How Much Do Vacation Homes Contribute To NH’s Economy?

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For a small state, New Hampshire's got a lot of wide, open spaces, be they near lakes, mountains, or fields. And according to one report, that's very, very good for the second home economy.

If you tuned-in to NHPR’s “The Exchange” yesterday morning, you might have heard economist Russ Thibeault talking about an interesting (and these days, somewhat obscure) report.  We’ll get to that in a minute.  But first, a bit of background.

Yesterday’s program was based on StateImpact’s reporting, which focused on the economic impact of New Hampshire’s vacation homes.  And as we’ve noted in previous coverage, that’s a nebulous number to track down.  For one thing, the Division of Travel and Tourism doesn’t keep track of second homeowners.  Meanwhile, although you can get a decent count of seasonal homes based on Census data, it’s harder to tell how many of those homes have been converted to full-time residences, and vice-versa.  And, as noted at last week’s New England Economic Forecast conference, it’s hard to pin-down solid retail data, because New Hampshire doesn’t have a sales tax.  New Hampshire businesses aren’t reporting their sales in the same, detailed way that retailers are in most other states.  So it’s tough to look at towns with high concentrations of vacation homes and drill down to how much money those homeowners are pumping into the local economy.

The economists we spoke with over the summer by and large said they didn’t know of any studies done on the economic impact of vacation homes in the state.  They agreed it could be done, but it’d be tough.  And we found the same thing.  But economist Russ Thibeault did manage to track down an old report focused on vacation homes vis-a-vis the preservation of the state’s open spaces.*  And he was kind enough to give this paper to StateImpact following “The Exchange.”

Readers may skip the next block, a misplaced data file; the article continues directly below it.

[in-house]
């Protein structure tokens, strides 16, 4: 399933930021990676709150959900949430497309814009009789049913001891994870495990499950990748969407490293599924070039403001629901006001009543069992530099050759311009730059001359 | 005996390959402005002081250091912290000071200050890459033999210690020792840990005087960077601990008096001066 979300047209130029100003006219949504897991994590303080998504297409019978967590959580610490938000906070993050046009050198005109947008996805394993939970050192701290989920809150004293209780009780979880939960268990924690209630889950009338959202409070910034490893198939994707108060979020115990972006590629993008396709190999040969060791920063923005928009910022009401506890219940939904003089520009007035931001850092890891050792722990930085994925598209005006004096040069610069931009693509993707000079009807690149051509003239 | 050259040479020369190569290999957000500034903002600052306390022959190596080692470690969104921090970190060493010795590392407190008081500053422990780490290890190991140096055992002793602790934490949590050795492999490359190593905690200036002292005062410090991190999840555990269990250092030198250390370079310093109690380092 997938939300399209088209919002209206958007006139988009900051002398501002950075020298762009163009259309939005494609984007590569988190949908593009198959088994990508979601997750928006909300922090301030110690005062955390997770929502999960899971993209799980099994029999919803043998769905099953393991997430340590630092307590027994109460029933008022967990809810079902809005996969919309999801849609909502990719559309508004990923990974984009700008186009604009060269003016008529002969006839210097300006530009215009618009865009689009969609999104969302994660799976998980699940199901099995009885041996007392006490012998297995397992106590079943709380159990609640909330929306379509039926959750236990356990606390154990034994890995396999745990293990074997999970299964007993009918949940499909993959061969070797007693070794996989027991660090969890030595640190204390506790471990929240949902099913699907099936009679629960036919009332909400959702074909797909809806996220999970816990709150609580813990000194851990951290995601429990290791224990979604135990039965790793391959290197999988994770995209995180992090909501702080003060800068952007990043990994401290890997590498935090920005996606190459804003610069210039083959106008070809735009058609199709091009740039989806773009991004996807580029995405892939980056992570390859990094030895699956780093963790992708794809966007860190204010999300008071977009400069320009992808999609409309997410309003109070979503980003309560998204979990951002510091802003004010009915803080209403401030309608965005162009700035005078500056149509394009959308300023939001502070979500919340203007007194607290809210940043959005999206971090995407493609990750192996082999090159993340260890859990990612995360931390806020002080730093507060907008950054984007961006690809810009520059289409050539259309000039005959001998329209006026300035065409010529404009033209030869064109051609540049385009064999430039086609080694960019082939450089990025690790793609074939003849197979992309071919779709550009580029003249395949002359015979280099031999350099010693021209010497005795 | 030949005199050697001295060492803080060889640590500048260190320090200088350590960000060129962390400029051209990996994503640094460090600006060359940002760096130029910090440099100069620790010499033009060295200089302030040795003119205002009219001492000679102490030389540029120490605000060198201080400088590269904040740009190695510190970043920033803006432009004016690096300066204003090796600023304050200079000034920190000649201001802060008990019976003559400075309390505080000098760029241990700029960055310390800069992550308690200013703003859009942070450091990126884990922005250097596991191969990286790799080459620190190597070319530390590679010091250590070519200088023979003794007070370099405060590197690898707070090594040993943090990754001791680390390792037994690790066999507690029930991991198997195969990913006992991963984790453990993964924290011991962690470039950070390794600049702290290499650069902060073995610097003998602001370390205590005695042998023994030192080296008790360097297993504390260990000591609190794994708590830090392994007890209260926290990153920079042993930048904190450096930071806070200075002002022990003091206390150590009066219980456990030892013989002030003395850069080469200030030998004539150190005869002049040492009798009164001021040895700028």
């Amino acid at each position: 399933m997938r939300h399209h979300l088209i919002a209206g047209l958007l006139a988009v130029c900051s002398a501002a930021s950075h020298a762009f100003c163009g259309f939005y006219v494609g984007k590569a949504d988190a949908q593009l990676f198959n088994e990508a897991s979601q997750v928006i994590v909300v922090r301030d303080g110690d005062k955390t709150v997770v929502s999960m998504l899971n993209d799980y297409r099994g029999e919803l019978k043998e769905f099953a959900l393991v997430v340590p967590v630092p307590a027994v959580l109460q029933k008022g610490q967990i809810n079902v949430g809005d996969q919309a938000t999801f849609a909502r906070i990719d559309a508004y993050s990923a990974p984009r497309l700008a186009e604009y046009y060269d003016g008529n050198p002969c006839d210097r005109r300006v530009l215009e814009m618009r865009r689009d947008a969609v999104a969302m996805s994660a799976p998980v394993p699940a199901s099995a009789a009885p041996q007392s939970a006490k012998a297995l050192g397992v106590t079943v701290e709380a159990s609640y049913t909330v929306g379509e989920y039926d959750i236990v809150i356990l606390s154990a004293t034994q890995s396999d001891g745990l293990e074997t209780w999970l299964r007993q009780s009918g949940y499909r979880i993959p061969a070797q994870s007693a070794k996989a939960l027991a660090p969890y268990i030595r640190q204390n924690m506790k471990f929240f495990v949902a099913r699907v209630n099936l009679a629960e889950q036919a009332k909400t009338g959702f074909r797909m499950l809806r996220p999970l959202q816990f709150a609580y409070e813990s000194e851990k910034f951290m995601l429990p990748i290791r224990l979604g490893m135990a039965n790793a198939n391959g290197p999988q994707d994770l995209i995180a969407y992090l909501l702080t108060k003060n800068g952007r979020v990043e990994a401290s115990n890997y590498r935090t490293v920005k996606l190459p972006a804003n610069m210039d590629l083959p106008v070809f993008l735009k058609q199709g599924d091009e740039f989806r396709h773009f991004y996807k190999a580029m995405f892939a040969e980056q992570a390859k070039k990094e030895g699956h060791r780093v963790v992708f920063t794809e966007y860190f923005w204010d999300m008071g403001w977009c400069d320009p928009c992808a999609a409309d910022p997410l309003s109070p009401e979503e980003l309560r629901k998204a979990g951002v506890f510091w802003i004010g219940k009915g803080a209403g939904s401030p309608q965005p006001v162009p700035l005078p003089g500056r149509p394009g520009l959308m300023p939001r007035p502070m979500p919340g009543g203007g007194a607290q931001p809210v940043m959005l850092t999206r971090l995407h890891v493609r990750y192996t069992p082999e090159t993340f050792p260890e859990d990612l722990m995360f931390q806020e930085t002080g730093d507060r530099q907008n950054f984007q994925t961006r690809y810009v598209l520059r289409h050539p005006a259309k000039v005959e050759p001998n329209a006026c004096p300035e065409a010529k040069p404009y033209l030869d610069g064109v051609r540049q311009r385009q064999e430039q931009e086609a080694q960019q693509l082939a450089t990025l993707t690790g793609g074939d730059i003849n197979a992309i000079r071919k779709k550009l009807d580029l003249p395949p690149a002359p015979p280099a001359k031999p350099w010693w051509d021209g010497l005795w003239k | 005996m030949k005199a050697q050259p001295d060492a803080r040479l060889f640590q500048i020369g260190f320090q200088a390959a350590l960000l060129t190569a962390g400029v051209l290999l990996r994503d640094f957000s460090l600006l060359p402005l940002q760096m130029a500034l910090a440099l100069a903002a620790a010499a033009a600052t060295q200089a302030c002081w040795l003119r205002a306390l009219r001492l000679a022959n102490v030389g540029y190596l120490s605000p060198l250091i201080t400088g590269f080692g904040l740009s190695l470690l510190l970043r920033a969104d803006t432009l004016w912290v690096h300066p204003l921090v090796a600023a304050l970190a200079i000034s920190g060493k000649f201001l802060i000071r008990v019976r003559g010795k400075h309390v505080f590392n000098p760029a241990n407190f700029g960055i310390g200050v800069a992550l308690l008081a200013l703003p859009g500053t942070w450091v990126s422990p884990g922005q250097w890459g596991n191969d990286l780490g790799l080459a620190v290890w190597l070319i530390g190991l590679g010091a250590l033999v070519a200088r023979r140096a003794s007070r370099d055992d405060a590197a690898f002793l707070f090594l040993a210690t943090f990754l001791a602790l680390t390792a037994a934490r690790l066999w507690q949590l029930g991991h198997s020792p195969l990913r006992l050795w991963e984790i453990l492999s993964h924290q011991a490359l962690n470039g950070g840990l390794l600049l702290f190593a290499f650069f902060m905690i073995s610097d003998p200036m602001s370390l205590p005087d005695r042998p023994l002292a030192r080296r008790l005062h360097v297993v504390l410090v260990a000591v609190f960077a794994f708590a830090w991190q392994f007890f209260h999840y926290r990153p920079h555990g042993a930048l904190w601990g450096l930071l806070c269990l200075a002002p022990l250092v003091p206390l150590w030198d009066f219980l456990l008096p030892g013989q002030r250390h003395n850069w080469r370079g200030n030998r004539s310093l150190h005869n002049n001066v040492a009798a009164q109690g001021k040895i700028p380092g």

Here’s what Thibeault found:  In 1999, the Society for the Protection of New Hampshire Forests released a study called “The Economic Impact of Open Space in New Hampshire.”  Using data from 1996-97, researchers found the following information about the state’s second home economy:

  • Attributed Direct Income: $478,783,000
  • Attributed Indirect Income: $478,783,000 (Yes, they are listed as the same number in the report.)
  • Attributed State and Local Tax Revenues: $285,855,786
  • Attributed Direct and Indirect Jobs: 15,029

Of course, all of these numbers would have almost certainly changed since 1997.  But it’s still interesting that someone did, in fact, do a study.  And these figures provide a nice starting point for thinking about how important second homes are–and have historically been–to the New Hampshire economy.

*Researchers defined “open spaces” as, “areas that are not built-up, excavated, or developed.  Wild areas, forests, tree farms, open productive agricultural land, grassland, pasture, wetlands, lakes, natural seashores, and non-built up parts of state and municipal parks are all included.  Open space does not need to be completely natural or pristine to be included under this definition.  At present, approximately 89% of New Hampshire can be classified as open space.”


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